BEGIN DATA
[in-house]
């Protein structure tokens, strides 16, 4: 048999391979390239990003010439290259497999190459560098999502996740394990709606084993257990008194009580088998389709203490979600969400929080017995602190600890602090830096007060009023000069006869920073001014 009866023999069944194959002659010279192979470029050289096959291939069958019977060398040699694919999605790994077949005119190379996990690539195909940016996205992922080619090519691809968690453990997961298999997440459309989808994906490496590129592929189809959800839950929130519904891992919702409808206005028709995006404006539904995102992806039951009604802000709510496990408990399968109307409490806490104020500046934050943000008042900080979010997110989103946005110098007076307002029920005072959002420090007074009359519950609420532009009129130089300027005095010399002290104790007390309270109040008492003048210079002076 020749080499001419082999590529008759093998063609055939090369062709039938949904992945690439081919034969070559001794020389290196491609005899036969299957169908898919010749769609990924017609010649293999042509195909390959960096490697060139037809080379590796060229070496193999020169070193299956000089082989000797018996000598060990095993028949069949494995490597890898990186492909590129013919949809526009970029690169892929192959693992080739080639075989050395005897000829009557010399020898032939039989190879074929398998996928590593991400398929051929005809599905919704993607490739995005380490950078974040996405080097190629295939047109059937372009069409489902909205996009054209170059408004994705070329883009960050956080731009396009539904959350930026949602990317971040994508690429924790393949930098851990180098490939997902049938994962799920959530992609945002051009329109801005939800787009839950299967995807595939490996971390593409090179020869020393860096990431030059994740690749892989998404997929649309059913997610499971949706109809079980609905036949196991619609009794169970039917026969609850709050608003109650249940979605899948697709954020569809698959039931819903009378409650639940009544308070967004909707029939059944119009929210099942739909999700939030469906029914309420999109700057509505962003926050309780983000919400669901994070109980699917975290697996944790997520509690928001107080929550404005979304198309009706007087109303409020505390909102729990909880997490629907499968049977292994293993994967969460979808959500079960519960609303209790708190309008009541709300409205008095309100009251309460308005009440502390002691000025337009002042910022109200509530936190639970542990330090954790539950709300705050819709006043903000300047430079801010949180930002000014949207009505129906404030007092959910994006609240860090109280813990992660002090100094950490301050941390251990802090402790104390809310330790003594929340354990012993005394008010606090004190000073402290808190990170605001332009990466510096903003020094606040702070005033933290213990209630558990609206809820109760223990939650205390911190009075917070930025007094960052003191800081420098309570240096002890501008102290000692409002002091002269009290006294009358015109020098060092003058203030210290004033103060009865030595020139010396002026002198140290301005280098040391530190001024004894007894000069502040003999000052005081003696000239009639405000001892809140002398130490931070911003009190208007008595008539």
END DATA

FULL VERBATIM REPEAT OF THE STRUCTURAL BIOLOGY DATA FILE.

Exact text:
[in-house]
């Protein structure tokens, strides 16, 4: 048999391979390239990003010439290259497999190459560098999502996740394990709606084993257990008194009580088998389709203490979600969400929080017995602190600890602090830096007060009023000069006869920073001014 009866023999069944194959002659010279192979470029050289096959291939069958019977060398040699694919999605790994077949005119190379996990690539195909940016996205992922080619090519691809968690453990997961298999997440459309989808994906490496590129592929189809959800839950929130519904891992919702409808206005028709995006404006539904995102992806039951009604802000709510496990408990399968109307409490806490104020500046934050943000008042900080979010997110989103946005110098007076307002029920005072959002420090007074009359519950609420532009009129130089300027005095010399002290104790007390309270109040008492003048210079002076 020749080499001419082999590529008759093998063609055939090369062709039938949904992945690439081919034969070559001794020389290196491609005899036969299957169908898919010749769609990924017609010649293999042509195909390959960096490697060139037809080379590796060229070496193999020169070193299956000089082989000797018996000598060990095993028949069949494995490597890898990186492909590129013919949809526009970029690169892929192959693992080739080639075989050395005897000829009557010399020898032939039989190879074929398998996928590593991400398929051929005809599905919704993607490739995005380490950078974040996405080097190629295939047109059937372009069409489902909205996009054209170059408004994705070329883009960050956080731009396009539904959350930026949602990317971040994508690429924790393949930098851990180098490939997902049938994962799920959530992609945002051009329109801005939800787009839950299967995807595939490996971390593409090179020869020393860096990431030059994740690749892989998404997929649309059913997610499971949706109809079980609905036949196991619609009794169970039917026969609850709050608003109650249940979605899948697709954020569809698959039931819903009378409650639940009544308070967004909707029939059944119009929210099942739909999700939030469906029914309420999109700057509505962003926050309780983000919400669901994070109980699917975290697996944790997520509690928001107080929550404005979304198309009706007087109303409020505390909102729990909880997490629907499968049977292994293993994967969460979808959500079960519960609303209790708190309008009541709300409205008095309100009251309460308005009440502390002691000025337009002042910022109200509530936190639970542990330090954790539950709300705050819709006043903000300047430079801010949180930002000014949207009505129906404030007092959910994006609240860090109280813990992660002090100094950490301050941390251990802090402790104390809310330790003594929340354990012993005394008010606090004190000073402290808190990170605001332009990466510096903003020094606040702070005033933290213990209630558990609206809820109760223990939650205390911190009075917070930025007094960052003191800081420098309570240096002890501008102290000692409002002091002269009290006294009358015109020098060092003058203030210290004033103060009865030595020139010396002026002198140290301005280098040391530190001024004894007894000069502040003999000052005081003696000239009639405000001892809140002398130490931070911003009190208007008595008539």